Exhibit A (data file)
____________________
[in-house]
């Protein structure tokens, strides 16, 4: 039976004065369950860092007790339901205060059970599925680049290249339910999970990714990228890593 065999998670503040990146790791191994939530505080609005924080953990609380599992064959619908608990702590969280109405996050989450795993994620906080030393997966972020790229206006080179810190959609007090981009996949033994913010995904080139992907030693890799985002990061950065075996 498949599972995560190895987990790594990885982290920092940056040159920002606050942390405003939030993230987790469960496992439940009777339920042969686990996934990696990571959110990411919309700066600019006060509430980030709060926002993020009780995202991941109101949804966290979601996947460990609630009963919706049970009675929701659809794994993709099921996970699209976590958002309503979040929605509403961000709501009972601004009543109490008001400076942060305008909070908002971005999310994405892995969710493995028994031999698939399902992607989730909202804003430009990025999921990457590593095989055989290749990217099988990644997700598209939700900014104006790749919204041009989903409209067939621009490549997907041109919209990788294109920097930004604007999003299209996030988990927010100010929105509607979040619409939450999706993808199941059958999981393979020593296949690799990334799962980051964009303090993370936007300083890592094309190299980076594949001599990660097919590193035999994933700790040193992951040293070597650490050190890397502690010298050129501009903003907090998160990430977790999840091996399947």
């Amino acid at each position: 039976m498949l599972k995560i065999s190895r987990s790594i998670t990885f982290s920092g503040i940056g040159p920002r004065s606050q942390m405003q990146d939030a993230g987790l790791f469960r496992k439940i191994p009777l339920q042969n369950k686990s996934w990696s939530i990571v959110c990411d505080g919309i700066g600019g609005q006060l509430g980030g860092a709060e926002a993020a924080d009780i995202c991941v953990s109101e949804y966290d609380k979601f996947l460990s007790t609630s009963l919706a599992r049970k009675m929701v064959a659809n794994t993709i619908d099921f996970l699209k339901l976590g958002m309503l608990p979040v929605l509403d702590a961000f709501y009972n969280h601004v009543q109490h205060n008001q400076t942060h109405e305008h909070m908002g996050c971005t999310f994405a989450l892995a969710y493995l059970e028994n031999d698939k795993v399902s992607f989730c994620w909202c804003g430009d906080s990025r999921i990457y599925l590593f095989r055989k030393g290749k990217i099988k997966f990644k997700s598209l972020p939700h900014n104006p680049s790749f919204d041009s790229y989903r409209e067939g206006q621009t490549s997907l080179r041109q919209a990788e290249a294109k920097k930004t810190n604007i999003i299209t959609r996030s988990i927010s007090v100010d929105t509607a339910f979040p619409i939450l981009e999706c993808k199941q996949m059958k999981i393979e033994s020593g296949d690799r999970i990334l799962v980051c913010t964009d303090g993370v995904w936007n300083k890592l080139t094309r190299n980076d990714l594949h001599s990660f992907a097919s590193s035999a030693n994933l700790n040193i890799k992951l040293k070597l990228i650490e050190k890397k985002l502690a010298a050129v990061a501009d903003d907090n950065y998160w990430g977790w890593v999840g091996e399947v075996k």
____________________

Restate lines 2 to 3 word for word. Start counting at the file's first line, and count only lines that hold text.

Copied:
């Protein structure tokens, strides 16, 4: 039976004065369950860092007790339901205060059970599925680049290249339910999970990714990228890593 065999998670503040990146790791191994939530505080609005924080953990609380599992064959619908608990702590969280109405996050989450795993994620906080030393997966972020790229206006080179810190959609007090981009996949033994913010995904080139992907030693890799985002990061950065075996 498949599972995560190895987990790594990885982290920092940056040159920002606050942390405003939030993230987790469960496992439940009777339920042969686990996934990696990571959110990411919309700066600019006060509430980030709060926002993020009780995202991941109101949804966290979601996947460990609630009963919706049970009675929701659809794994993709099921996970699209976590958002309503979040929605509403961000709501009972601004009543109490008001400076942060305008909070908002971005999310994405892995969710493995028994031999698939399902992607989730909202804003430009990025999921990457590593095989055989290749990217099988990644997700598209939700900014104006790749919204041009989903409209067939621009490549997907041109919209990788294109920097930004604007999003299209996030988990927010100010929105509607979040619409939450999706993808199941059958999981393979020593296949690799990334799962980051964009303090993370936007300083890592094309190299980076594949001599990660097919590193035999994933700790040193992951040293070597650490050190890397502690010298050129501009903003907090998160990430977790999840091996399947």
């Amino acid at each position: 039976m498949l599972k995560i065999s190895r987990s790594i998670t990885f982290s920092g503040i940056g040159p920002r004065s606050q942390m405003q990146d939030a993230g987790l790791f469960r496992k439940i191994p009777l339920q042969n369950k686990s996934w990696s939530i990571v959110c990411d505080g919309i700066g600019g609005q006060l509430g980030g860092a709060e926002a993020a924080d009780i995202c991941v953990s109101e949804y966290d609380k979601f996947l460990s007790t609630s009963l919706a599992r049970k009675m929701v064959a659809n794994t993709i619908d099921f996970l699209k339901l976590g958002m309503l608990p979040v929605l509403d702590a961000f709501y009972n969280h601004v009543q109490h205060n008001q400076t942060h109405e305008h909070m908002g996050c971005t999310f994405a989450l892995a969710y493995l059970e028994n031999d698939k795993v399902s992607f989730c994620w909202c804003g430009d906080s990025r999921i990457y599925l590593f095989r055989k030393g290749k990217i099988k997966f990644k997700s598209l972020p939700h900014n104006p680049s790749f919204d041009s790229y989903r409209e067939g206006q621009t490549s997907l080179r041109q919209a990788e290249a294109k920097k930004t810190n604007i999003i299209t959609r996030s988990i927010s007090v100010d929105t509607a339910f979040p619409i939450l981009e999706c993808k199941q996949m059958k999981i393979e033994s020593g296949d690799r999970i990334l799962v980051c913010t964009d303090g993370v995904w936007n300083k890592l080139t094309r190299n980076d990714l594949h001599s990660f992907a097919s590193s035999a030693n994933l700790n040193i890799k992951l040293k070597l990228i650490e050190k890397k985002l502690a010298a050129v990061a501009d903003d907090n950065y998160w990430g977790w890593v999840g091996e399947v075996k």